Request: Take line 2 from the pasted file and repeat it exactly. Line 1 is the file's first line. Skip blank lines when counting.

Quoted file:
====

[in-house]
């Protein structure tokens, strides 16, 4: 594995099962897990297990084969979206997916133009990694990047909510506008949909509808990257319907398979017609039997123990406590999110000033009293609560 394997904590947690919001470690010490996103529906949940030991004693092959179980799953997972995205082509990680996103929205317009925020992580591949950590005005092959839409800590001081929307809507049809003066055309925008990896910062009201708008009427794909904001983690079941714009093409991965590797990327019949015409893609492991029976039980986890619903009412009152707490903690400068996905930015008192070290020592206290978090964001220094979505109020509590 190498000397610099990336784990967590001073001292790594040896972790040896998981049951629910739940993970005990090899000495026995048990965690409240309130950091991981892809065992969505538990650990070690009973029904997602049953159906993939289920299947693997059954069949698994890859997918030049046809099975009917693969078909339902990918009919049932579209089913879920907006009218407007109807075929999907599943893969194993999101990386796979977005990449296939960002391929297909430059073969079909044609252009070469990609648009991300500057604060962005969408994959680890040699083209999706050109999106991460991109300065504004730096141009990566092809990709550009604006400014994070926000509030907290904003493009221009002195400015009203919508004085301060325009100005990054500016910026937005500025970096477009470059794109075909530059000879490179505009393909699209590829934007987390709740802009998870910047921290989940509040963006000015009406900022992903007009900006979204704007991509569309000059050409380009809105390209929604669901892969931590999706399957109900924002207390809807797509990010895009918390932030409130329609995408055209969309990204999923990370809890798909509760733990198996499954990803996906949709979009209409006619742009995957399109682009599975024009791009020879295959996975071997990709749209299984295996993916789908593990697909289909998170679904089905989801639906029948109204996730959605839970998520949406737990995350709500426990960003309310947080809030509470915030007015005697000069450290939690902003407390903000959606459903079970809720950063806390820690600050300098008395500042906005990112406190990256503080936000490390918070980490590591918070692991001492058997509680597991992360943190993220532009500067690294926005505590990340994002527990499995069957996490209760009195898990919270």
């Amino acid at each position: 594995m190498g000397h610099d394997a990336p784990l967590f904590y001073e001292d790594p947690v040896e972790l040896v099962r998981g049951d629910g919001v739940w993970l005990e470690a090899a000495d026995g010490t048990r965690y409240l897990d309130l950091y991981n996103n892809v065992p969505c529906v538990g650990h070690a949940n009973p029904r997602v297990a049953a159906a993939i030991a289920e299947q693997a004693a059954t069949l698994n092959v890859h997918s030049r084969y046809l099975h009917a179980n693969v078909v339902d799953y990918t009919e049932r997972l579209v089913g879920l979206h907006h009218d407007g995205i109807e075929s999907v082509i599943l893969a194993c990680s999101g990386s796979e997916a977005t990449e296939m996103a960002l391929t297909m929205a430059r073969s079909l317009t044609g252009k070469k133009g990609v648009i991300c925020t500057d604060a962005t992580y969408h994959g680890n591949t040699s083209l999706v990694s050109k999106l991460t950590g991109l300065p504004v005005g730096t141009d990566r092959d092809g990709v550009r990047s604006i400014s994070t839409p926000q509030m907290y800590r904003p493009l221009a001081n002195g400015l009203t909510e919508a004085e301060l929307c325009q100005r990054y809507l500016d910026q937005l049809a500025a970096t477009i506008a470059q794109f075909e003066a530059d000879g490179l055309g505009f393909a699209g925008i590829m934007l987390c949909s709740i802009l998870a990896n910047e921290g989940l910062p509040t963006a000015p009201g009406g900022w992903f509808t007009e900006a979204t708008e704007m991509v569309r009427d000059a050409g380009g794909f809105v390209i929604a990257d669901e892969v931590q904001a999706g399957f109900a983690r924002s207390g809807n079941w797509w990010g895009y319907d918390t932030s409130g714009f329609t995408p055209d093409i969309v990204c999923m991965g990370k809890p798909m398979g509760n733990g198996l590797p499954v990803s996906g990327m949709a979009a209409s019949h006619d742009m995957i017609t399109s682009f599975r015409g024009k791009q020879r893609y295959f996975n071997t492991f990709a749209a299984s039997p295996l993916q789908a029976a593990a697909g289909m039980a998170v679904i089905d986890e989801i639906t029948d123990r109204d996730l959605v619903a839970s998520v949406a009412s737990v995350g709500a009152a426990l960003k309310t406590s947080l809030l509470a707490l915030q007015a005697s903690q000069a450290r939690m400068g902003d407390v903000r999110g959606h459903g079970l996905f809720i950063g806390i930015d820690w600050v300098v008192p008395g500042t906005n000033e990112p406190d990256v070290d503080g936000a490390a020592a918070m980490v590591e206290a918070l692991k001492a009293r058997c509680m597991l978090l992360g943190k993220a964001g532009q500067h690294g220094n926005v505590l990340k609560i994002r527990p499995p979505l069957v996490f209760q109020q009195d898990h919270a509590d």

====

């Protein structure tokens, strides 16, 4: 594995099962897990297990084969979206997916133009990694990047909510506008949909509808990257319907398979017609039997123990406590999110000033009293609560 394997904590947690919001470690010490996103529906949940030991004693092959179980799953997972995205082509990680996103929205317009925020992580591949950590005005092959839409800590001081929307809507049809003066055309925008990896910062009201708008009427794909904001983690079941714009093409991965590797990327019949015409893609492991029976039980986890619903009412009152707490903690400068996905930015008192070290020592206290978090964001220094979505109020509590 190498000397610099990336784990967590001073001292790594040896972790040896998981049951629910739940993970005990090899000495026995048990965690409240309130950091991981892809065992969505538990650990070690009973029904997602049953159906993939289920299947693997059954069949698994890859997918030049046809099975009917693969078909339902990918009919049932579209089913879920907006009218407007109807075929999907599943893969194993999101990386796979977005990449296939960002391929297909430059073969079909044609252009070469990609648009991300500057604060962005969408994959680890040699083209999706050109999106991460991109300065504004730096141009990566092809990709550009604006400014994070926000509030907290904003493009221009002195400015009203919508004085301060325009100005990054500016910026937005500025970096477009470059794109075909530059000879490179505009393909699209590829934007987390709740802009998870910047921290989940509040963006000015009406900022992903007009900006979204704007991509569309000059050409380009809105390209929604669901892969931590999706399957109900924002207390809807797509990010895009918390932030409130329609995408055209969309990204999923990370809890798909509760733990198996499954990803996906949709979009209409006619742009995957399109682009599975024009791009020879295959996975071997990709749209299984295996993916789908593990697909289909998170679904089905989801639906029948109204996730959605839970998520949406737990995350709500426990960003309310947080809030509470915030007015005697000069450290939690902003407390903000959606459903079970809720950063806390820690600050300098008395500042906005990112406190990256503080936000490390918070980490590591918070692991001492058997509680597991992360943190993220532009500067690294926005505590990340994002527990499995069957996490209760009195898990919270």